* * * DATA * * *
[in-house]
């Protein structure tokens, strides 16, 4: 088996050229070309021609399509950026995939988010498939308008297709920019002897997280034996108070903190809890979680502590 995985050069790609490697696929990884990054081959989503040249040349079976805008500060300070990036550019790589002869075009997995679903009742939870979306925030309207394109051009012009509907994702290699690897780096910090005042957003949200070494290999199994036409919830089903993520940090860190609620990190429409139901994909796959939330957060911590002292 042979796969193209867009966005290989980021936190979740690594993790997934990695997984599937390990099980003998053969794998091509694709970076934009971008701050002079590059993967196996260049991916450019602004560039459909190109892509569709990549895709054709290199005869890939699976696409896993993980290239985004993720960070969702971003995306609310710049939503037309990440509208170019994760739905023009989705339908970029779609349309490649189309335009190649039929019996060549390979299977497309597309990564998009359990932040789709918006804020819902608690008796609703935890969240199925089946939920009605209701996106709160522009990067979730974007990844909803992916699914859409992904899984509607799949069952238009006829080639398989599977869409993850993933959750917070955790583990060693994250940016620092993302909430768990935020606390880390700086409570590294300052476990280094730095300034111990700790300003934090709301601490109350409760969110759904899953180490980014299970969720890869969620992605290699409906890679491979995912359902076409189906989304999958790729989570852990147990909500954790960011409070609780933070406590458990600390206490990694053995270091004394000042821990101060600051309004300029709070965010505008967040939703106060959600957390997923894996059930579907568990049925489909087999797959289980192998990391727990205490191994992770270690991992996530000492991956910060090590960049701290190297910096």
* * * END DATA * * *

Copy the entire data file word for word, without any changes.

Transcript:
[in-house]
């Protein structure tokens, strides 16, 4: 088996050229070309021609399509950026995939988010498939308008297709920019002897997280034996108070903190809890979680502590 995985050069790609490697696929990884990054081959989503040249040349079976805008500060300070990036550019790589002869075009997995679903009742939870979306925030309207394109051009012009509907994702290699690897780096910090005042957003949200070494290999199994036409919830089903993520940090860190609620990190429409139901994909796959939330957060911590002292 042979796969193209867009966005290989980021936190979740690594993790997934990695997984599937390990099980003998053969794998091509694709970076934009971008701050002079590059993967196996260049991916450019602004560039459909190109892509569709990549895709054709290199005869890939699976696409896993993980290239985004993720960070969702971003995306609310710049939503037309990440509208170019994760739905023009989705339908970029779609349309490649189309335009190649039929019996060549390979299977497309597309990564998009359990932040789709918006804020819902608690008796609703935890969240199925089946939920009605209701996106709160522009990067979730974007990844909803992916699914859409992904899984509607799949069952238009006829080639398989599977869409993850993933959750917070955790583990060693994250940016620092993302909430768990935020606390880390700086409570590294300052476990280094730095300034111990700790300003934090709301601490109350409760969110759904899953180490980014299970969720890869969620992605290699409906890679491979995912359902076409189906989304999958790729989570852990147990909500954790960011409070609780933070406590458990600390206490990694053995270091004394000042821990101060600051309004300029709070965010505008967040939703106060959600957390997923894996059930579907568990049925489909087999797959289980192998990391727990205490191994992770270690991992996530000492991956910060090590960049701290190297910096």